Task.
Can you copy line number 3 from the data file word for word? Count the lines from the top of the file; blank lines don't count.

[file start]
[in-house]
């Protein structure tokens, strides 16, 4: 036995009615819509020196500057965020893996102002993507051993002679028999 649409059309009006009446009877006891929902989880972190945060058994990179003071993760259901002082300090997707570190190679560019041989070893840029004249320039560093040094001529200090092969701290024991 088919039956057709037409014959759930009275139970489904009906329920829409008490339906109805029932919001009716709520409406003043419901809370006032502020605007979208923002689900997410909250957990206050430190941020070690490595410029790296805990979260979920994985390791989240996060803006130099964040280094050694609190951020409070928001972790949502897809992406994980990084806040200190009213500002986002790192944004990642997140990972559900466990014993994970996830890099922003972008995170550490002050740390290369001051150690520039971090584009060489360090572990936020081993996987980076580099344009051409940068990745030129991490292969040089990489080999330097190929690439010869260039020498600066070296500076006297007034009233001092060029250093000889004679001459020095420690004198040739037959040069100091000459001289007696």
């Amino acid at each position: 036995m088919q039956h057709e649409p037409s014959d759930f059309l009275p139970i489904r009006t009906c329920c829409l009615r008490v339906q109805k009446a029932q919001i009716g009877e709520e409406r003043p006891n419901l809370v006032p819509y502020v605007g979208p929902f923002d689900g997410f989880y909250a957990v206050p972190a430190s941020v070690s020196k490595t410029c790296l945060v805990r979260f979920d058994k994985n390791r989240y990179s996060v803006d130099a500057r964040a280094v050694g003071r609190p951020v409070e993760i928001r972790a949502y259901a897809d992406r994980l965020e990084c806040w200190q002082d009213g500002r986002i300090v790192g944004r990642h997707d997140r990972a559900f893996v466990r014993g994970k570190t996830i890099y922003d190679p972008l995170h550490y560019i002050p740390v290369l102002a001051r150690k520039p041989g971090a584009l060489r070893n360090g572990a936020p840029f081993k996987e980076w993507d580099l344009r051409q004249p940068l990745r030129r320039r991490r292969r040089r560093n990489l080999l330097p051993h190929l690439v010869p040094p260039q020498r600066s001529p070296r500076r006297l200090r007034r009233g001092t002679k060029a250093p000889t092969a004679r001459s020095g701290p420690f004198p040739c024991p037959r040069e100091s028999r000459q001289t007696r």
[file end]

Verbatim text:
């Amino acid at each position: 036995m088919q039956h057709e649409p037409s014959d759930f059309l009275p139970i489904r009006t009906c329920c829409l009615r008490v339906q109805k009446a029932q919001i009716g009877e709520e409406r003043p006891n419901l809370v006032p819509y502020v605007g979208p929902f923002d689900g997410f989880y909250a957990v206050p972190a430190s941020v070690s020196k490595t410029c790296l945060v805990r979260f979920d058994k994985n390791r989240y990179s996060v803006d130099a500057r964040a280094v050694g003071r609190p951020v409070e993760i928001r972790a949502y259901a897809d992406r994980l965020e990084c806040w200190q002082d009213g500002r986002i300090v790192g944004r990642h997707d997140r990972a559900f893996v466990r014993g994970k570190t996830i890099y922003d190679p972008l995170h550490y560019i002050p740390v290369l102002a001051r150690k520039p041989g971090a584009l060489r070893n360090g572990a936020p840029f081993k996987e980076w993507d580099l344009r051409q004249p940068l990745r030129r320039r991490r292969r040089r560093n990489l080999l330097p051993h190929l690439v010869p040094p260039q020498r600066s001529p070296r500076r006297l200090r007034r009233g001092t002679k060029a250093p000889t092969a004679r001459s020095g701290p420690f004198p040739c024991p037959r040069e100091s028999r000459q001289t007696r």